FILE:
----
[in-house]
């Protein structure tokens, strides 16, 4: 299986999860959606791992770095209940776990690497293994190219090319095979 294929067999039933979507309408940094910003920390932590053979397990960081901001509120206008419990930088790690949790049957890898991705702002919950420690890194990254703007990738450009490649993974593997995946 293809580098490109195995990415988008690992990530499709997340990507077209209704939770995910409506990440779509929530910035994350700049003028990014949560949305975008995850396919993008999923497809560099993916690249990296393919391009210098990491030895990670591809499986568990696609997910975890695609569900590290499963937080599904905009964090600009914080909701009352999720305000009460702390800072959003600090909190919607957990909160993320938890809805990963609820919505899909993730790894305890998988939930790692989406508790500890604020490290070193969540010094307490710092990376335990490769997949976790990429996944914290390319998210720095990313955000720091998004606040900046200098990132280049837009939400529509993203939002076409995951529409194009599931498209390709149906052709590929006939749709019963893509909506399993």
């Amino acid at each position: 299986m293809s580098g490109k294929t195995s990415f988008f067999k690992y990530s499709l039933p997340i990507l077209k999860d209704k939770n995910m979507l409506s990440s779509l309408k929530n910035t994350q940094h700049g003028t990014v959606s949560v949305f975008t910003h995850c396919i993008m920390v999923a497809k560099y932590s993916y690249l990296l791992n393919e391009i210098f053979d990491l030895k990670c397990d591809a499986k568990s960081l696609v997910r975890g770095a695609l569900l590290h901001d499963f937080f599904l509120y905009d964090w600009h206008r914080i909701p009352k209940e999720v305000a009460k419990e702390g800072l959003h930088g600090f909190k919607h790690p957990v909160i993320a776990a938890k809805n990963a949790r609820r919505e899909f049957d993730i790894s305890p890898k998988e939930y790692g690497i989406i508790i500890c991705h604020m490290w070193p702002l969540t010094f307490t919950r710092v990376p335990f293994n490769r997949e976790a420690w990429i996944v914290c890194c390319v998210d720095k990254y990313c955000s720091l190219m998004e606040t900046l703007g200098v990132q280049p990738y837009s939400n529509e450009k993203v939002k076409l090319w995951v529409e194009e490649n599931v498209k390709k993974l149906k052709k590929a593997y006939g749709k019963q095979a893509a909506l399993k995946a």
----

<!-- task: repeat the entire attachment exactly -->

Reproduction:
[in-house]
């Protein structure tokens, strides 16, 4: 299986999860959606791992770095209940776990690497293994190219090319095979 294929067999039933979507309408940094910003920390932590053979397990960081901001509120206008419990930088790690949790049957890898991705702002919950420690890194990254703007990738450009490649993974593997995946 293809580098490109195995990415988008690992990530499709997340990507077209209704939770995910409506990440779509929530910035994350700049003028990014949560949305975008995850396919993008999923497809560099993916690249990296393919391009210098990491030895990670591809499986568990696609997910975890695609569900590290499963937080599904905009964090600009914080909701009352999720305000009460702390800072959003600090909190919607957990909160993320938890809805990963609820919505899909993730790894305890998988939930790692989406508790500890604020490290070193969540010094307490710092990376335990490769997949976790990429996944914290390319998210720095990313955000720091998004606040900046200098990132280049837009939400529509993203939002076409995951529409194009599931498209390709149906052709590929006939749709019963893509909506399993």
């Amino acid at each position: 299986m293809s580098g490109k294929t195995s990415f988008f067999k690992y990530s499709l039933p997340i990507l077209k999860d209704k939770n995910m979507l409506s990440s779509l309408k929530n910035t994350q940094h700049g003028t990014v959606s949560v949305f975008t910003h995850c396919i993008m920390v999923a497809k560099y932590s993916y690249l990296l791992n393919e391009i210098f053979d990491l030895k990670c397990d591809a499986k568990s960081l696609v997910r975890g770095a695609l569900l590290h901001d499963f937080f599904l509120y905009d964090w600009h206008r914080i909701p009352k209940e999720v305000a009460k419990e702390g800072l959003h930088g600090f909190k919607h790690p957990v909160i993320a776990a938890k809805n990963a949790r609820r919505e899909f049957d993730i790894s305890p890898k998988e939930y790692g690497i989406i508790i500890c991705h604020m490290w070193p702002l969540t010094f307490t919950r710092v990376p335990f293994n490769r997949e976790a420690w990429i996944v914290c890194c390319v998210d720095k990254y990313c955000s720091l190219m998004e606040t900046l703007g200098v990132q280049p990738y837009s939400n529509e450009k993203v939002k076409l090319w995951v529409e194009e490649n599931v498209k390709k993974l149906k052709k590929a593997y006939g749709k019963q095979a893509a909506l399993k995946a």